A Tale Of Two Brunches


There are many vogues in London eating and drinking at the moment, and they are far too numerous to list here. One that can be celebrated by trenchermen and ladies-who-lunch of all shapes and sizes is a hugely welcome addition to the capital’s dining scene, and it is the rise of the bottomless brunch. Initially a Dubai invention, the advantage of going out in London is that the time limit is usually two hours, which means that one is not going to get hog-whimperingly drunk but instead enjoy a pleasant and civilised experience in a range of interesting surroundings. We visited two contrasting places and can confirm that this new tradition is one of the most enjoyable that we’ve encountered, in all its varieties.

Little Bat, Islington

Little Bat has a deservedly excellent reputation as a cocktail bar; winner of the Design My Night awards for best new venue and best bar in Angel, it lurks solicitously off Upper Street, ready to entice the thirsty and hungry into its stylish echelons. On Saturday lunchtime, when we visited, the brunch menu was in full swing, offering some very pleasing twists on old favourites; the cauliflower and cheddar croquettes offer a variant on mac ‘n’ cheese, and the chickpea and potato parmesan truffle rosti, which arrives complete with bacon and poached egg on request, is suitably binge-worthy. Should one still have an appetite after this, the pancakes are outrageously good, but you’ll want to be travelling with a friend who has a similarly enormous appetite.

There are a fascinating-sounding range of standard cocktails, but the ‘bottomless’ aspect of the brunch comes for an additional £25, and allows an endless flow of mimosas, Bloody Marys and glasses of prosecco to come to your table. For our money, the prosecco was slightly over-sweet on its own, but the mimosas (complete with fresh orange juice, naturally) were perfect, and the Bloody Marys were the stuff of corpse-reviving joy. The trick here? The addition of Marmite, apparently, which was not a trick I’d ever encountered before but I shall now rip off shamelessly. This Little Bat is firmly on the ball.

For more information about Little Bat Bar, including details of brunch, visit www.littlebatbar.com.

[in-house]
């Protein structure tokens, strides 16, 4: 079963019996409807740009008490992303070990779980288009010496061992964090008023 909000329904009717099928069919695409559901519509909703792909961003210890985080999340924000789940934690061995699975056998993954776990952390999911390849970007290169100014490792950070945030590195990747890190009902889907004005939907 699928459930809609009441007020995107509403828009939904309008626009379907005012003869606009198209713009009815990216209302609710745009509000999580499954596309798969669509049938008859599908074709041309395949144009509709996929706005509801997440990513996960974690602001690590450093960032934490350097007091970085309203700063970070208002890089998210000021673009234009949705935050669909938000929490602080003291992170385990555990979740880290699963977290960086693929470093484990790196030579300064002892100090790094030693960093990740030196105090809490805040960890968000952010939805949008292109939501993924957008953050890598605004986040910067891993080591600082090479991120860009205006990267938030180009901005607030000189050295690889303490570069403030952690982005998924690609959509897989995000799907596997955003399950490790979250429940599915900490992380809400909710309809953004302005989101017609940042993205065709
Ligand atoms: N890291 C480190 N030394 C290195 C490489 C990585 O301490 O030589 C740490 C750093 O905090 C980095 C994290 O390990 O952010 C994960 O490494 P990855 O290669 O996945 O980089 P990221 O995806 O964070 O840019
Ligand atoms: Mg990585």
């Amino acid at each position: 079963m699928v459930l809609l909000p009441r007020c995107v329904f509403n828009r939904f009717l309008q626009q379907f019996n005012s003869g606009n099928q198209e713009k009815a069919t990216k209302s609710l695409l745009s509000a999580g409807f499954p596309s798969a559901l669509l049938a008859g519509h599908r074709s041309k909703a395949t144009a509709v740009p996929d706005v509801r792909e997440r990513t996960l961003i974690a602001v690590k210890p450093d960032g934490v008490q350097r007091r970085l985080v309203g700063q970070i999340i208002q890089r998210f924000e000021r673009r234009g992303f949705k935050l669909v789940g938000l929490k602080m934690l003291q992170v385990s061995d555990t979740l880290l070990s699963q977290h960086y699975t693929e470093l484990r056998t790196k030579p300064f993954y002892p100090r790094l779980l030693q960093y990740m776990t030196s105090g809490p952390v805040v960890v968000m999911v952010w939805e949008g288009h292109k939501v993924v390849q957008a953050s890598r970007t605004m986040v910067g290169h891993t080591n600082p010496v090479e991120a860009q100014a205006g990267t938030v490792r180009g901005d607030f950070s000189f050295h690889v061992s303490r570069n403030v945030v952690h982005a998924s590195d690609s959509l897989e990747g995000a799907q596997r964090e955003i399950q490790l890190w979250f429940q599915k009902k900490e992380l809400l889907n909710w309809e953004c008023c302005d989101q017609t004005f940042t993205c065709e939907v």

Oblix East, The Shard

London’s highest bottomless brunch, situated in the dizzying heights of the 32ndfloor of the Shard, is also one of its best. Clocking in at a not-insubstantial £80 per head, this does include as much excellent Chandon sparkling wine as you can drink, unlimited access to the comprehensive buffet and a hot main course. (For £5 less, one can stick to red or white wine.) The rigmarole of arrival, complete with airport-style security scanners, is tiresome but necessary; the theatricality of walking into the stylishly appointed Oblix, followed by the jaw-dropping views over London, and beyond, is a treat and a half, especially if you manage to get one of the coveted window tables. Seeing the city from hundreds of feet in the air is a rare and oddly affecting experience; there is something fascinating about seeing the way in which decades, even centuries, of expansion and building have created a place both disparate yet (mostly) cohesive.

These views and opinions would be of little consequence if the food wasn’t top notch, which thankfully it is. The buffet offers as much or as little as you want of good-quality deli items, of which the best were probably the truffled devilled eggs, the fine focaccia and a moreish prawn cocktail. While my wife wasn’t entirely bowled over by her crab and scrambled eggs on sourdough – too dry, apparently- my rib-eye steak with duck egg and chips was something very fine indeed, and the desserts and cheese board are enough to satisfy even the most Brobdingnagian of appetites; I especially enjoyed their variation on a Jaffa cake. One leaves after one’s allotted two-hour slot thoroughly sated, and as you descend the lift back into the real world, it’s hard not to sigh.

For more information about Oblix East at The Shard, visit www.oblixrestaurant.com.